The Restoration Principle
For the last two years, controversy has filled the issues of this periodical regarding ,a new heresy, one which has been variously called the new unity cult, the grace-unity heresy, etc. Those of you who do not take many of the periodicals might not know just how widespread this heresy has gone. Since I have been editing Truth Magazine and been receiving the magazines with which we exchange papers, I have been appalled at the number of magazines advocating the grace-unity heresy. Here is a partial list of those papers: Mission, Restoration Review, Integrity, The Ensign Fair, Outreach, and the Firm Foundation. I know that there must be some papers teaching this doctrine which I have inadvertently overlooked.
Because some of our readers did not like the way in which the recent controversy was handled, they dropped their subscriptions and have acted as if the issues were merely personality clashes which had been escalated into brotherhood issues. My brethren, I do not ask that you agree with how we have handled this controversy; I only ask that you wake up to the fact that another apostasy is in progress. The issues at stake in this controversy are greater than those at stake in the institutional and sponsoring church controversies. Whereas those controversies denied one aspect of the work and organization of the church, this one concerns itself with the very foundation on which the church is built-its basis of authority.
Recently, some among us have written articles in which they speak very critically of the restoration principle. Here is how one author spoke of it:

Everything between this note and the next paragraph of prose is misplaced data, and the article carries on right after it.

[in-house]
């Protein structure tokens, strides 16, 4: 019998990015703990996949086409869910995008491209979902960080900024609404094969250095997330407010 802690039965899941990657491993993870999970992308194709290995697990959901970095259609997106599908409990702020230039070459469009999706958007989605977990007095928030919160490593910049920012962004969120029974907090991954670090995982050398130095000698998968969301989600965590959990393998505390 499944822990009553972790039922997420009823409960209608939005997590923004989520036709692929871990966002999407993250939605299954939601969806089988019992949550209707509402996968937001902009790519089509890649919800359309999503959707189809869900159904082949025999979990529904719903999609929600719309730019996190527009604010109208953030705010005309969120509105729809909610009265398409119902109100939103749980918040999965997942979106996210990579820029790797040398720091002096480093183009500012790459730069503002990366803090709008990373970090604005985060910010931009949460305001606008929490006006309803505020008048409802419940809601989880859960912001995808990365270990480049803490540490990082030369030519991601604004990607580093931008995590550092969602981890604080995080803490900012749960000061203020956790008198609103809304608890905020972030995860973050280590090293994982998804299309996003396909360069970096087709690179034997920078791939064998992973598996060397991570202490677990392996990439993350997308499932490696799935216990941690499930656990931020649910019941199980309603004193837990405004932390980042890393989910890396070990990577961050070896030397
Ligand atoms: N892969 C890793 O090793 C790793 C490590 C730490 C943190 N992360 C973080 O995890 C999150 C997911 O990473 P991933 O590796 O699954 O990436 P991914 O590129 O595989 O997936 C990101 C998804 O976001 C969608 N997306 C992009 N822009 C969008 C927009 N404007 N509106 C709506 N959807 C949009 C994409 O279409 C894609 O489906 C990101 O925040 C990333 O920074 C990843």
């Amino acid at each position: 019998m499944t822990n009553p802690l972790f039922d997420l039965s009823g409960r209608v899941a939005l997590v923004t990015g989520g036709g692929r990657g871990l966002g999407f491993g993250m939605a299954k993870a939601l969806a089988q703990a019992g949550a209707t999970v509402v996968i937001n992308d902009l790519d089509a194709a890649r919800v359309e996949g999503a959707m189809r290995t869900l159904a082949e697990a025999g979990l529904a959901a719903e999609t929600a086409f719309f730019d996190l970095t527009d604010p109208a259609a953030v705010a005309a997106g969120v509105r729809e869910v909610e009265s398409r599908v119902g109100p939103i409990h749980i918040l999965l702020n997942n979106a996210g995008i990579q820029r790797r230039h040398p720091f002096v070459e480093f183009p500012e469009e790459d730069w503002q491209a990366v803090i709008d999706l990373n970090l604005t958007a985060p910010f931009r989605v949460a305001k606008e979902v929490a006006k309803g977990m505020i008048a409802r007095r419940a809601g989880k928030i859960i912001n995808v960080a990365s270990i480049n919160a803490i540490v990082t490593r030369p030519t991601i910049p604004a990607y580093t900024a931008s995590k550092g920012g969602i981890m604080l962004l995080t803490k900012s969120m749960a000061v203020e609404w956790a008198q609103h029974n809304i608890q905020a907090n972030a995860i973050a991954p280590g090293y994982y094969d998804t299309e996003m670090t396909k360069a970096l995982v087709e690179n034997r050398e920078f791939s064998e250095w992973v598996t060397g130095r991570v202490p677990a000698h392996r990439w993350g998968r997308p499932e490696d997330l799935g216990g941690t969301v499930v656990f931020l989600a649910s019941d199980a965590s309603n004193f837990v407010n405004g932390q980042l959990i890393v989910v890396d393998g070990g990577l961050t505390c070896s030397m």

"But I have become alarmed at the tendency of many brethren to begin using what is known as the `restoration principle' in a creedal sort of way. One influential brother wrote a while back that `Churches of Christ will live or die, prosper or decline, in accordance with what they think and do about the restoration principle: Well isn't it our good fortune that someone has finally identified the one principle that will determine the fate of sincere Christians across the land! How ignorantly we had heretofore thought that the important thing was how people responded to the gospel. What a pity that those Christians across the globe who have never heard of a restoration 'principle' or 'movement' do not have access to this vital pronouncement; those poor saints will just have to settle for the New Testament."
This good brother, who, by the way, is one of my personal friends, either does not understand what we mean when we speak of the "restoration principle" or does not stand where we stand. My friend, express it how you may, what is meant by the term "restoration principle" is the very basis of authority for the New Testament church.
Reformation, Revelation or Restoration?